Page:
Throughout the evening, the honorees and the presenters were sure to give credit to those who came before, and urging everyone to support the next generation. Many already do. Lai endowed the University of Washington (UW) with a scholarship for students. Charlene Grinolds, co-chair of the Executive Development Institute’s board of directors, said that “giving back means a lot” to her, and asked that the young people she brought to the dinner stand for applause. Andrés Mantilla, the director of the Seattle Department of Neighborhoods, introduced the Tet Founders, and described how much he cherished being able to share Vietnamese culture with his children through events such as Tet in Seattle, which the founders established.
Yenvy Pham, one of three siblings who operates Pho Bac restaurant for her parents and the restaurant’s founders, Theresa and Augustine, laughed when the presenter asked her how she and her siblings would improve upon what her parents had already done. “We can’t do that!”
Larry Gossett, Metropolitan King County Council member since 1993, and one of the founders of the UW Black Student Union, answered this question: As an activist yourself, when you look at the young people today, how are you hopeful for the future?
“I am very hopeful of our future,” Gossett replied to a round of applause. Gossett allowed that young people today are not the same as those from the 1960s and 1970s, yet assured the crowd that today’s young people have “the same ideological commitment to racial justice and empowerment of people of color, and to making this country truly democratic for all residents of our community and our nation.” Gossett also asked the community to support his successor at the King County Council, Girmay Zahilay.
One way of supporting the next generation is by setting good examples. Seattle Deputy Mayor Mike Fong, who introduced honoree Carmen Best, the first Black woman to become Chief of the Seattle Police Department, stressed Best’s commitment to giving young women something to aspire towards, in addition to her responsibility to uphold diversity, be a voice for the underserved, and protect the community. “She is also a role model for so many young people.” Fong described a day when his nieces visited Chief Best in her office, who by her example gave them “a reminder that they can do anything and be anything they want to be.”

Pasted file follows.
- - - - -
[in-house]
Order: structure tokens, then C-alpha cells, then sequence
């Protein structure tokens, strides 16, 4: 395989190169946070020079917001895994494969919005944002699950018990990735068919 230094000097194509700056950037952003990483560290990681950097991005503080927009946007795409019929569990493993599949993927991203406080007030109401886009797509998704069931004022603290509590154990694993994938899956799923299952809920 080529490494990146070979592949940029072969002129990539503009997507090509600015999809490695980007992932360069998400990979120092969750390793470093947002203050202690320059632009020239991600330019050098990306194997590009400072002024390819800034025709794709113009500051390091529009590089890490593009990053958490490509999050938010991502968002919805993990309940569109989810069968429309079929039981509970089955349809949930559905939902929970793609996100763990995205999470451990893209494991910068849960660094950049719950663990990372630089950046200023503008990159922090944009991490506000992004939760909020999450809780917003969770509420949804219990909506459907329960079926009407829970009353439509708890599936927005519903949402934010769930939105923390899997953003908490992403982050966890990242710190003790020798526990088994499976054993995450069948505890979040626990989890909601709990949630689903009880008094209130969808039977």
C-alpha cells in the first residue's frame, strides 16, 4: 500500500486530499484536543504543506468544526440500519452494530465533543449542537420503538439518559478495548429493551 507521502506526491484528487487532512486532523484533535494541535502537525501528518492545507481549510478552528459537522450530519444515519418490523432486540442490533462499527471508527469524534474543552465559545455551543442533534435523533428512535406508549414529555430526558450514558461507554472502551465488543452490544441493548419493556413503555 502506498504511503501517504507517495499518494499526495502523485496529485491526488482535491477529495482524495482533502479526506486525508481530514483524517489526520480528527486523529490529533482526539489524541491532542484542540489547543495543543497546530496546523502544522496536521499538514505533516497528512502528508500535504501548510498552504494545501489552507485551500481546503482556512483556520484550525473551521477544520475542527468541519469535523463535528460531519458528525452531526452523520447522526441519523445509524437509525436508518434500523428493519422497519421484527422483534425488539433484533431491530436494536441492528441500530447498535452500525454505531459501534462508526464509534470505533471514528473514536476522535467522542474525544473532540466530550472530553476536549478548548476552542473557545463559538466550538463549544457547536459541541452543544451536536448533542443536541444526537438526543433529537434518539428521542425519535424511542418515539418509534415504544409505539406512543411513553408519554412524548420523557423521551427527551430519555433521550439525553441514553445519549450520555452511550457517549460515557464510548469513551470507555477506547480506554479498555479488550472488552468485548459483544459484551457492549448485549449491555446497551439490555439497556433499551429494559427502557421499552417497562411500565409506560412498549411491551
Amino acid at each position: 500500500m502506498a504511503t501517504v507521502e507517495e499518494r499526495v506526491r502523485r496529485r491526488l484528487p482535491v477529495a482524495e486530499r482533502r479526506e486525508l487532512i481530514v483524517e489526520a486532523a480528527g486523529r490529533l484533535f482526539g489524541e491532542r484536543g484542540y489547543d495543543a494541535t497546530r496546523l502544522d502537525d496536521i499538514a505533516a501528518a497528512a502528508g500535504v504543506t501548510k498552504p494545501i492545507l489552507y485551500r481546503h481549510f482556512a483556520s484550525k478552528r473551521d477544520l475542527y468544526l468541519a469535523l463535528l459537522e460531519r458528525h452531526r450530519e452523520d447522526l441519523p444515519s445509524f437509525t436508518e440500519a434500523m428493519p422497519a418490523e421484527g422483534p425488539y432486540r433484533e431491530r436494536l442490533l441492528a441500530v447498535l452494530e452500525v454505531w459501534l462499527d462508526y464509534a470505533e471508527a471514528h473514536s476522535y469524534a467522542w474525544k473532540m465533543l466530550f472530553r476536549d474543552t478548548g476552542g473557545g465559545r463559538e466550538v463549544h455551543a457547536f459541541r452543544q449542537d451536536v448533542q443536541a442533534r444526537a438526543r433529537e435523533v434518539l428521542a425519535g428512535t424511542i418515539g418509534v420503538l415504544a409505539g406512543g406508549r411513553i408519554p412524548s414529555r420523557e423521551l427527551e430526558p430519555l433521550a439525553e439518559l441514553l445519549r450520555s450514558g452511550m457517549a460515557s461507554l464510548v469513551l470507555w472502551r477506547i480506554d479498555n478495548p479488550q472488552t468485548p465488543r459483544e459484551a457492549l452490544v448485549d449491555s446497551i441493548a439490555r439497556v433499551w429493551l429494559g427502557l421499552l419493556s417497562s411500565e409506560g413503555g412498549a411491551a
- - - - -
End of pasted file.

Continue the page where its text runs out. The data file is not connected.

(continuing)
All of those honored at the Top Contributors Dinner were humbly inclined to praise those who had helped them along the way, to describe the efforts of those who are helping them now, and to show their continued support for those who will help the cause of diversity and equality in the future. Their combined sense of giving, and of looking out for others in the community, was clearly in the spirit of the dinner’s theme, which was “Unity and Celebration.” Yet without these contributors, and their parents and grandparents, we would not have had a chance to bring forward so many newly elected AAPI officials, or to look forward to further representation of AAPIs in the near future. “Thank you for making our community a better place,” Ng said.
Kai can be reached at firstname.lastname@example.org.